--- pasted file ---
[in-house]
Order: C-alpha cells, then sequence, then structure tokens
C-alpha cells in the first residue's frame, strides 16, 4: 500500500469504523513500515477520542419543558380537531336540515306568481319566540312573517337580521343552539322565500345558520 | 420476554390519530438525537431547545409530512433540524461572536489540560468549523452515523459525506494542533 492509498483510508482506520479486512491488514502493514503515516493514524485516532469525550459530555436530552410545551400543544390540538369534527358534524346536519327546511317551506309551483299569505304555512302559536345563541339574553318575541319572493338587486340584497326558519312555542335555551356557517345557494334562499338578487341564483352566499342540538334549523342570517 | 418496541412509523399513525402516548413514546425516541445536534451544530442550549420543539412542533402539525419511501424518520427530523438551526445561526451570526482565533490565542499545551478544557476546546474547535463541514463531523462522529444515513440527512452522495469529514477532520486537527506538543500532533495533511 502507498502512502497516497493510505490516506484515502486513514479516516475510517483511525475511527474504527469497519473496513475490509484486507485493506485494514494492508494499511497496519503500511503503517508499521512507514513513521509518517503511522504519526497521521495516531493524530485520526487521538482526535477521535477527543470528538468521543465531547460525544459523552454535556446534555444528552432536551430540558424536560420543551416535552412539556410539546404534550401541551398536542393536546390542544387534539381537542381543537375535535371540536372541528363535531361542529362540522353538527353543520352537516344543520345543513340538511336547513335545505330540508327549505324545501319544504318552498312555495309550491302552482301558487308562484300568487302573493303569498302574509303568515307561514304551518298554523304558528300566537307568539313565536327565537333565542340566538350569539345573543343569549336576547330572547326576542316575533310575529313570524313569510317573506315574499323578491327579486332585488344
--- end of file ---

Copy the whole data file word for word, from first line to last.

[in-house]
Order: C-alpha cells, then sequence, then structure tokens
C-alpha cells in the first residue's frame, strides 16, 4: 500500500469504523513500515477520542419543558380537531336540515306568481319566540312573517337580521343552539322565500345558520 | 420476554390519530438525537431547545409530512433540524461572536489540560468549523452515523459525506494542533 492509498483510508482506520479486512491488514502493514503515516493514524485516532469525550459530555436530552410545551400543544390540538369534527358534524346536519327546511317551506309551483299569505304555512302559536345563541339574553318575541319572493338587486340584497326558519312555542335555551356557517345557494334562499338578487341564483352566499342540538334549523342570517 | 418496541412509523399513525402516548413514546425516541445536534451544530442550549420543539412542533402539525419511501424518520427530523438551526445561526451570526482565533490565542499545551478544557476546546474547535463541514463531523462522529444515513440527512452522495469529514477532520486537527506538543500532533495533511 502507498502512502497516497493510505490516506484515502486513514479516516475510517483511525475511527474504527469497519473496513475490509484486507485493506485494514494492508494499511497496519503500511503503517508499521512507514513513521509518517503511522504519526497521521495516531493524530485520526487521538482526535477521535477527543470528538468521543465531547460525544459523552454535556446534555444528552432536551430540558424536560420543551416535552412539556410539546404534550401541551398536542393536546390542544387534539381537542381543537375535535371540536372541528363535531361542529362540522353538527353543520352537516344543520345543513340538511336547513335545505330540508327549505324545501319544504318552498312555495309550491302552482301558487308562484300568487302573493303569498302574509303568515307561514304551518298554523304558528300566537307568539313565536327565537333565542340566538350569539345573543343569549336576547330572547326576542316575533310575529313570524313569510317573506315574499323578491327579486332585488344